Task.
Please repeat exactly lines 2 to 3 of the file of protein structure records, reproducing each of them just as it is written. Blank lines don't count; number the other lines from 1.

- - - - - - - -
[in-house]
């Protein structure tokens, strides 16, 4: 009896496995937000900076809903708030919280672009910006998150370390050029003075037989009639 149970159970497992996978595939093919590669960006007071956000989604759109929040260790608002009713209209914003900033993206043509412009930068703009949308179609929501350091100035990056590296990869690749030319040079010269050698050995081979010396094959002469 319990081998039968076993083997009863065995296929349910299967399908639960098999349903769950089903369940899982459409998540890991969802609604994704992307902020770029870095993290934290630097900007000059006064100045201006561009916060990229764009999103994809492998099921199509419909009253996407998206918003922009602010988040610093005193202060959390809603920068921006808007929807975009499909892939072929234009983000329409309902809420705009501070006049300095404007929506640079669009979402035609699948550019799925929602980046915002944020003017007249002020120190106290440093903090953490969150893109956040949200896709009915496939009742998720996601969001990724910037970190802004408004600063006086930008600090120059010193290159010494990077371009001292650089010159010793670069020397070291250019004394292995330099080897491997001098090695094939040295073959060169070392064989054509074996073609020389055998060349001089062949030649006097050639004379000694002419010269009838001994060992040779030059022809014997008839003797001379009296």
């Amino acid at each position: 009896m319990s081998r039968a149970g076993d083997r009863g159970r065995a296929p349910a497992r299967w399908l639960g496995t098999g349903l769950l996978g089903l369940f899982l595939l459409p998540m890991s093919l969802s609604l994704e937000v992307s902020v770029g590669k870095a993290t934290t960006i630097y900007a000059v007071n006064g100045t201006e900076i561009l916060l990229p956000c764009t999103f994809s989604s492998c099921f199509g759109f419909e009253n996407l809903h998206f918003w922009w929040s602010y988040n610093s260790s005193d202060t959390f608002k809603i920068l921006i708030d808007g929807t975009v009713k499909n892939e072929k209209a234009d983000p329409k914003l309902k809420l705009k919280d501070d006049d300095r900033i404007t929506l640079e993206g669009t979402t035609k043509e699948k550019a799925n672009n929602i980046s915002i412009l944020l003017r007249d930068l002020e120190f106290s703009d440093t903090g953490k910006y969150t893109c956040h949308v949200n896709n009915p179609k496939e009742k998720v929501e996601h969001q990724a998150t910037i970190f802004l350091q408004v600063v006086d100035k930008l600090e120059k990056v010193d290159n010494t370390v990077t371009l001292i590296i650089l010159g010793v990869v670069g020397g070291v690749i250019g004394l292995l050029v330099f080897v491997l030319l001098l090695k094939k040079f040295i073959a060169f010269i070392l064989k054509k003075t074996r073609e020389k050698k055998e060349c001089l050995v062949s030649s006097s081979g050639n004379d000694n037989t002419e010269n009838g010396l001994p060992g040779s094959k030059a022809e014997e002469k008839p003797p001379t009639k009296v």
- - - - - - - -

């Protein structure tokens, strides 16, 4: 009896496995937000900076809903708030919280672009910006998150370390050029003075037989009639 149970159970497992996978595939093919590669960006007071956000989604759109929040260790608002009713209209914003900033993206043509412009930068703009949308179609929501350091100035990056590296990869690749030319040079010269050698050995081979010396094959002469 319990081998039968076993083997009863065995296929349910299967399908639960098999349903769950089903369940899982459409998540890991969802609604994704992307902020770029870095993290934290630097900007000059006064100045201006561009916060990229764009999103994809492998099921199509419909009253996407998206918003922009602010988040610093005193202060959390809603920068921006808007929807975009499909892939072929234009983000329409309902809420705009501070006049300095404007929506640079669009979402035609699948550019799925929602980046915002944020003017007249002020120190106290440093903090953490969150893109956040949200896709009915496939009742998720996601969001990724910037970190802004408004600063006086930008600090120059010193290159010494990077371009001292650089010159010793670069020397070291250019004394292995330099080897491997001098090695094939040295073959060169070392064989054509074996073609020389055998060349001089062949030649006097050639004379000694002419010269009838001994060992040779030059022809014997008839003797001379009296």
């Amino acid at each position: 009896m319990s081998r039968a149970g076993d083997r009863g159970r065995a296929p349910a497992r299967w399908l639960g496995t098999g349903l769950l996978g089903l369940f899982l595939l459409p998540m890991s093919l969802s609604l994704e937000v992307s902020v770029g590669k870095a993290t934290t960006i630097y900007a000059v007071n006064g100045t201006e900076i561009l916060l990229p956000c764009t999103f994809s989604s492998c099921f199509g759109f419909e009253n996407l809903h998206f918003w922009w929040s602010y988040n610093s260790s005193d202060t959390f608002k809603i920068l921006i708030d808007g929807t975009v009713k499909n892939e072929k209209a234009d983000p329409k914003l309902k809420l705009k919280d501070d006049d300095r900033i404007t929506l640079e993206g669009t979402t035609k043509e699948k550019a799925n672009n929602i980046s915002i412009l944020l003017r007249d930068l002020e120190f106290s703009d440093t903090g953490k910006y969150t893109c956040h949308v949200n896709n009915p179609k496939e009742k998720v929501e996601h969001q990724a998150t910037i970190f802004l350091q408004v600063v006086d100035k930008l600090e120059k990056v010193d290159n010494t370390v990077t371009l001292i590296i650089l010159g010793v990869v670069g020397g070291v690749i250019g004394l292995l050029v330099f080897v491997l030319l001098l090695k094939k040079f040295i073959a060169f010269i070392l064989k054509k003075t074996r073609e020389k050698k055998e060349c001089l050995v062949s030649s006097s081979g050639n004379d000694n037989t002419e010269n009838g010396l001994p060992g040779s094959k030059a022809e014997e002469k008839p003797p001379t009639k009296v």